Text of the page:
Tao Living

The Eight Winds

by Derek Lin

For me, one of the most difficult lessons to master is transcending the ego. On an intellectual level, I can understand all the reasoning behind the lesson, but when the time comes to walk the walk and not just talk the talk, my actions often fall short of the ideals I envision.

In the past, my ego tended to manifest itself as a powerful urge to be right. Its effect was insidious - I was usually unaware of it when it exerted its influence over me. It was a negative force because it did not compel me to seek deeper truths or further clarifications. Instead, it took the shortcut of twisting my thoughts until I became convinced of my own correctness.

Armed with this conviction, I would launch into a manic drive to prove my point, to win at any cost. Sometimes my position matched objective reality; other times it did not. Blinded by my ego, I could not see the difference between the two. And even if I were ultimately proven correct, the victory would feel hollow and empty, because it had been obtained at the expense of harmony and compassion.

I reminded myself to keep my ego in check, but the moment someone attacked my views, I immediately discarded the reminders and jumped right into the fray. It felt as if I was not truly in charge, as if my actions and words were under the control of my trigger-happy, contentious ego. I despaired of ever getting rid of it. The situation seemed hopeless.

It occurred to me that stories could often succeed in making an impression where doctrines and reasoning failed, so I delved into the treasure trove of traditional teachings. What I came up with was a story about Su Dongpo, one of the great Chinese poets who lived about a thousand years ago, in the Song dynasty.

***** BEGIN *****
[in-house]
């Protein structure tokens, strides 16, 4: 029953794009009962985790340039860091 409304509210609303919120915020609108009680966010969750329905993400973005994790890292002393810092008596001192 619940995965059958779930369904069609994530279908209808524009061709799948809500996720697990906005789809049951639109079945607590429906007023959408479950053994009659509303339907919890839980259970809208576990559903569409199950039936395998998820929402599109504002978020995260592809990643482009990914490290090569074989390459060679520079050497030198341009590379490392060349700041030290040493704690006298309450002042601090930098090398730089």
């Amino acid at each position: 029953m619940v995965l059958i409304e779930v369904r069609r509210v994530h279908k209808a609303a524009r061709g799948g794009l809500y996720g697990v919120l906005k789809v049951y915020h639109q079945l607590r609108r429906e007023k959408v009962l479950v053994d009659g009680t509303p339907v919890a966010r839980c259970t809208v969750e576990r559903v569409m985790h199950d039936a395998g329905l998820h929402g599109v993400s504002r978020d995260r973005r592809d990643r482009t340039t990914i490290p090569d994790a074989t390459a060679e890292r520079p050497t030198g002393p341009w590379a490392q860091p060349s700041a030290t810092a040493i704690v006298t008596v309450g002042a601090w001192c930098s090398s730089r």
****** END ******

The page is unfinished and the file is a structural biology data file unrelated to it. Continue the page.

Su Dongpo was an avid student of Buddhist teachings, and often discussed them with his good friend, the Zen master Foyin. The two lived across the river from one another - Su Dongpo's residence on the north side and Foyin's Gold Mountain Temple on the south side.

One day, Su Dongpo felt inspired and wrote the following poem:

I bow my head to the heaven within heaven
Hairline rays illuminating the universe
The eight winds cannot move me
Sitting still upon the purple golden lotus

Impressed by himself, Su Dongpo dispatched a servant to hand-carry this poem to Foyin. He felt certain that his friend would be just as impressed.

When Foyin read the poem, he immediately saw that it was both a tribute to the Buddha and a declaration of spiritual refinement. The "eight winds" in the poem referred to praise, ridicule, honor, disgrace, gain, loss, pleasure and misery - interpersonal forces of the material world that drove and influenced the hearts of men. Su Dongpo was saying that he had attained a higher level of spirituality, where these forces no longer affected him.

Smiling, the Zen master wrote "fart" on the manuscript and had it returned to Su Dongpo.

Su Dongpo had been expecting compliments and a seal of approval, so he was shocked when he saw what the Zen master had written. He hit the roof: "How dare he insult me like this? Why that lousy old monk! He's got a lot of explaining to do!"

Full of indignation, Su Dongpo ordered a boat to ferry him to the other shore as quickly as possible. Once there, he jumped off and charged into the temple. He wanted to find Foyin and demand an apology.

He found Foyin's door closed. On the door was a piece of paper, with the following two lines:

The eight winds cannot move me
One fart blows me across the river

This stopped Su Dongpo cold. Foyin had anticipated this hotheaded visit. Su Dongpo's anger suddenly drained away as he understood his friend's meaning. If he really was a man of spiritual refinement, completely unaffected by the eight winds, then how could he be so easily provoked?

With a few strokes of the pen and minimal effort, Foyin showed that Su Dongpo was in fact not as spiritually advanced as he claimed to be. Ashamed but wiser, Su Dongpo departed quietly.